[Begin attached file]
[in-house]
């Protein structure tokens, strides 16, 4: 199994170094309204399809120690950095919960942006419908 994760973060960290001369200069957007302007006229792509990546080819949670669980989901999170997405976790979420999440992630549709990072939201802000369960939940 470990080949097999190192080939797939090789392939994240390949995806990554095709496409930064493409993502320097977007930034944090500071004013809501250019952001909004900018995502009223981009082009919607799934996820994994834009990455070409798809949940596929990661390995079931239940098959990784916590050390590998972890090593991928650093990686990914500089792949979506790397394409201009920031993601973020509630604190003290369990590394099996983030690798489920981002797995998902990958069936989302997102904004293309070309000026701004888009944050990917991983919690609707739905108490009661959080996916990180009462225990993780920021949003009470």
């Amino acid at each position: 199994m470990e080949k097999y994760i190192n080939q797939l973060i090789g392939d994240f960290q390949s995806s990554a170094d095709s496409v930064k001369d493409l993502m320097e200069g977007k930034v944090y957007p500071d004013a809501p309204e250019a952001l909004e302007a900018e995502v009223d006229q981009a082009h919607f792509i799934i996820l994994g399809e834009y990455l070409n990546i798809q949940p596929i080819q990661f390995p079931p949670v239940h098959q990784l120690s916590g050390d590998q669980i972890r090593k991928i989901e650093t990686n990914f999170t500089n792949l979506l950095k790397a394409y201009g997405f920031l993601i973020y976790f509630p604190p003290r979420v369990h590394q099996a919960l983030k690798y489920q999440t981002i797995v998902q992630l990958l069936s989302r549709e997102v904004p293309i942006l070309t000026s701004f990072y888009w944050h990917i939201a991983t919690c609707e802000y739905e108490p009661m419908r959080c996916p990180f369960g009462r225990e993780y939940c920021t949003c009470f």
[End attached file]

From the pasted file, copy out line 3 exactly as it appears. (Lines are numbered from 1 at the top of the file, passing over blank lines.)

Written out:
């Amino acid at each position: 199994m470990e080949k097999y994760i190192n080939q797939l973060i090789g392939d994240f960290q390949s995806s990554a170094d095709s496409v930064k001369d493409l993502m320097e200069g977007k930034v944090y957007p500071d004013a809501p309204e250019a952001l909004e302007a900018e995502v009223d006229q981009a082009h919607f792509i799934i996820l994994g399809e834009y990455l070409n990546i798809q949940p596929i080819q990661f390995p079931p949670v239940h098959q990784l120690s916590g050390d590998q669980i972890r090593k991928i989901e650093t990686n990914f999170t500089n792949l979506l950095k790397a394409y201009g997405f920031l993601i973020y976790f509630p604190p003290r979420v369990h590394q099996a919960l983030k690798y489920q999440t981002i797995v998902q992630l990958l069936s989302r549709e997102v904004p293309i942006l070309t000026s701004f990072y888009w944050h990917i939201a991983t919690c609707e802000y739905e108490p009661m419908r959080c996916p990180f369960g009462r225990e993780y939940c920021t949003c009470f």